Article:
Love Game Hate Waste - Here's How its Done!
- Wednesday, 07 November 2018
James Schneider swaps his rifle for a shotgun and makes the most of the Capreolus Club Driven Bird Day by preparing a Canard à l'Orange. Here’s how he did it.
A crisp autumn morning with brilliant sunshine and a hard frost greeted fellow Capreolus Club members for our annual Driven Shoot day at the magnificent Newington Hall in Oxfordshire. As Stalkers who Shoot rather than shooters who stalk, the Club is traditionally more focused on the larger species, however nothing can compare to a glorious October day in the field with like-minded friends!
(Above: Members of the Capreolus Club line up before the off)
The expertly reared driven duck were the highlight of the day. Exciting and explosive drive after drive, they came from nowhere and everywhere offering a fantastic challenge interspersed with many a high pheasant and speedy partridge. To cap off the excellent shooting and outstanding hospitality, Club members had the pleasure of watching a newly established pair of Chinese Water Deer run through the beating line of guns, much to everyone’s enjoyment.
Keen to celebrate the success of the day, I dutifully hung my brace of duck overnight to cool in the sharp, clear air and set to plucking them by hand the following morning for a special Sunday family roast. The result, a magnificent canard à l'orange! And here’s how I did it:
Prepping the Ducks
After meticulously finishing the ducks and ensuring the carcasses were thoroughly washed and patted dry, I cut up several Granny Smith apples into small chunks and stuffed the cavities full. You can stuff with oranges as well, but Granny Smiths have a special tartness that evaporates nicely during the cooking process and can make a kitchen smell amazing. I then thoroughly seasoned the outside of the ducks with sea salt and ground pepper.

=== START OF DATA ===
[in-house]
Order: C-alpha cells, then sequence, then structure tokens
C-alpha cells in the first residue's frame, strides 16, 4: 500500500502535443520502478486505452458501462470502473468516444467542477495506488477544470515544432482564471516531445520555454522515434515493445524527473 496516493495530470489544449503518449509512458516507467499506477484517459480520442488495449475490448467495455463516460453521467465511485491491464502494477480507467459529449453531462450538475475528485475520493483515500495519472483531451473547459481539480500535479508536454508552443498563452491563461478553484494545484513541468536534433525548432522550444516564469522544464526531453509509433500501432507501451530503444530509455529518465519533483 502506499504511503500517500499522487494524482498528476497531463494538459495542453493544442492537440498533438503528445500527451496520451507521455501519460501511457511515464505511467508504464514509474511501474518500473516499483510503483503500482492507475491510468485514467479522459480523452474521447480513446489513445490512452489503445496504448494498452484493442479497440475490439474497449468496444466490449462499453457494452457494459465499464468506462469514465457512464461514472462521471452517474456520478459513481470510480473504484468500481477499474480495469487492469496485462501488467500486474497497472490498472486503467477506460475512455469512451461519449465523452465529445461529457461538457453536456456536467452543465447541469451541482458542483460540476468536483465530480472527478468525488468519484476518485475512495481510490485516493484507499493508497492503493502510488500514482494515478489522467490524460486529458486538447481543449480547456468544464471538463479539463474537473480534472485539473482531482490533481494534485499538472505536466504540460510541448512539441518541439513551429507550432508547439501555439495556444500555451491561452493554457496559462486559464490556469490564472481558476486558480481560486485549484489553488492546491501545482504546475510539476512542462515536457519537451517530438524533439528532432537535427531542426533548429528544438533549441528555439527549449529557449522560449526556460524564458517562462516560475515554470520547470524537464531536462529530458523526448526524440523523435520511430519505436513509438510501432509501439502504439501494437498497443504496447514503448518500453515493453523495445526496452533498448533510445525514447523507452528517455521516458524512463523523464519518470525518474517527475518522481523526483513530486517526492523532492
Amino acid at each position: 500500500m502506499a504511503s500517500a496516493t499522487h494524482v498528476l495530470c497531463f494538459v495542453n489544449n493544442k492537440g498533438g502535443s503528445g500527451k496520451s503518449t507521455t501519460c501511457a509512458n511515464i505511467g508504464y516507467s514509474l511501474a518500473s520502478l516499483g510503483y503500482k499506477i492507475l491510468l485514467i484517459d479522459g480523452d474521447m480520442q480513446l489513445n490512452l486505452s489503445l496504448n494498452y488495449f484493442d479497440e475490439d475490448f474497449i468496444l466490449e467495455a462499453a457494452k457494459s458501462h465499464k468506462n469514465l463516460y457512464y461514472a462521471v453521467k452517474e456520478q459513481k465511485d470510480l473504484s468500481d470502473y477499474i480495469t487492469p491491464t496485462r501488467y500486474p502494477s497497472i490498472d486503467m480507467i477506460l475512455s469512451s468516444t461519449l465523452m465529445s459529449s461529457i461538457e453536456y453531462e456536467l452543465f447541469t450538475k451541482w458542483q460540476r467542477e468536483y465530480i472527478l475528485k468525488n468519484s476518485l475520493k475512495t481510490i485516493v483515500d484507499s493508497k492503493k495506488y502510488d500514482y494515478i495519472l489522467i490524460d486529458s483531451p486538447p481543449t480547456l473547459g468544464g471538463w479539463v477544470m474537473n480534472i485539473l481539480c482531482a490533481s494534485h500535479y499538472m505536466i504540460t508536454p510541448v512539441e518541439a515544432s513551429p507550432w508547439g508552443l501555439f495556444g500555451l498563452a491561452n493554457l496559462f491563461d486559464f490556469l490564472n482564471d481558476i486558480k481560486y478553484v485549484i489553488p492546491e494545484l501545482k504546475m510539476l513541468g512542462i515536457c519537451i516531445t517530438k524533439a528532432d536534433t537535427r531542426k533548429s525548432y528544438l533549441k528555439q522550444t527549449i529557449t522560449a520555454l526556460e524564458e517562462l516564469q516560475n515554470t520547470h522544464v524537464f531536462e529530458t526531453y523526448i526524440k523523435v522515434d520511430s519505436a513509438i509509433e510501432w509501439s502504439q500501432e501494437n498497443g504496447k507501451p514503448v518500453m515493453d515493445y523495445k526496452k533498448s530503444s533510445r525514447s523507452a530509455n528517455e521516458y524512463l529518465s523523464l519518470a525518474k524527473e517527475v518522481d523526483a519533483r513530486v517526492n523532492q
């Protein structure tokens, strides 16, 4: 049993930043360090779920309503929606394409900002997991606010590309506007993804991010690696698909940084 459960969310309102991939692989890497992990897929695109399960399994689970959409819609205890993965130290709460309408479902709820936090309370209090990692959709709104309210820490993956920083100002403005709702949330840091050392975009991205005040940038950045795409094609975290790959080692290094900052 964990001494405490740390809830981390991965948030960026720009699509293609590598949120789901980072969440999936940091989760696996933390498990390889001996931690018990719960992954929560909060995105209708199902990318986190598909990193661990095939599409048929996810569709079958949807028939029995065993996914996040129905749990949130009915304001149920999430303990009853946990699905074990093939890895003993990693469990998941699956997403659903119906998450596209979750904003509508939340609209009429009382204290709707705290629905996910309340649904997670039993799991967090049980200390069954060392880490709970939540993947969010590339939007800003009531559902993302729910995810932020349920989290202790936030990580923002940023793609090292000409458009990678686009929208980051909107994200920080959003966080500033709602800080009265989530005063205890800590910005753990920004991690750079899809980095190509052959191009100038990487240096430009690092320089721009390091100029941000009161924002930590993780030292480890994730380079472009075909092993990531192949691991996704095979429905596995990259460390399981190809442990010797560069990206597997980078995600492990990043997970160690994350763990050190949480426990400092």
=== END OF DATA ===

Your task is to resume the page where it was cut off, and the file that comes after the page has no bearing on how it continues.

Preheated oven at 180 degrees fan for 1 hour and then about 20 min at 200 to crisp the skin at the end. Removed and set aside to rest uncovered for 20 minutes and Bob’s your Uncle!
There are many different methods and recipes for creating a l’orange sauce, and one can almost hear the sniffing from one’s Continental copains as this is written. However, I defaulted to the basics with this simple combination that was quick, effective and delicious!
After draining a 298g tin of mandarins into a sauce pan I removed the slices and then combined the juice with 1/3 cup of brown sugar, 1/3 cup of fresh orange juice, 1/3 cup white wine vinegar, ¼ cup water and strong dash of soy sauce. Heat to quick boil while whisking then reduce to simmer and slowly add in a tablespoon of corn flour to thicken. Add the mandarin slices, stir and let simmer until the consistency firms up and comes together. Remove from heat, let it set then slowly warm up again before serving.
My favourite accompaniment for all things fowl is Canadian Wild Rice. Rich and nutty, this grain compliments the combination of duck or goose with a sweet/sour sauce like no other. Cook according to instructions on the packaging, and any remaining rice goes great with left-overs in the frying pan the day after.
(Left: The mouth-watering finished article)
Butternut squash thickly sliced, covered in wild honey and roasted at 180 degrees fan until soft, a minimum of 45 minutes. I turned the squash in the melted honey after 30 minutes to fully cover and then turned again after 15 minutes further.
Steamed broccoli with a touch of butter. One of your five a day!
Bourgogne Pinot Noir 2015 Louis Latour decanted 45 min before serving. A very nice and affordable table wine at about £15, buy an extra bottle to enjoy with some sharp cheese.
I cannot think of a better way to compliment a well-run shoot than to honour the quarry with a true celebratory feast. A special thanks to Head Keeper James and everyone involved with the shoot at Newington Hall, I am looking forward to returning with the club next year!
(Left: James Schneider and his son Mass' who was on hand to assist with the beating, enjoy a well earned lunch at the glorious Newington House)
James Schneider is a regular contributor to County Deer Stalking and founding member of the Capreolus Club. To read more from James follow this link: young-guns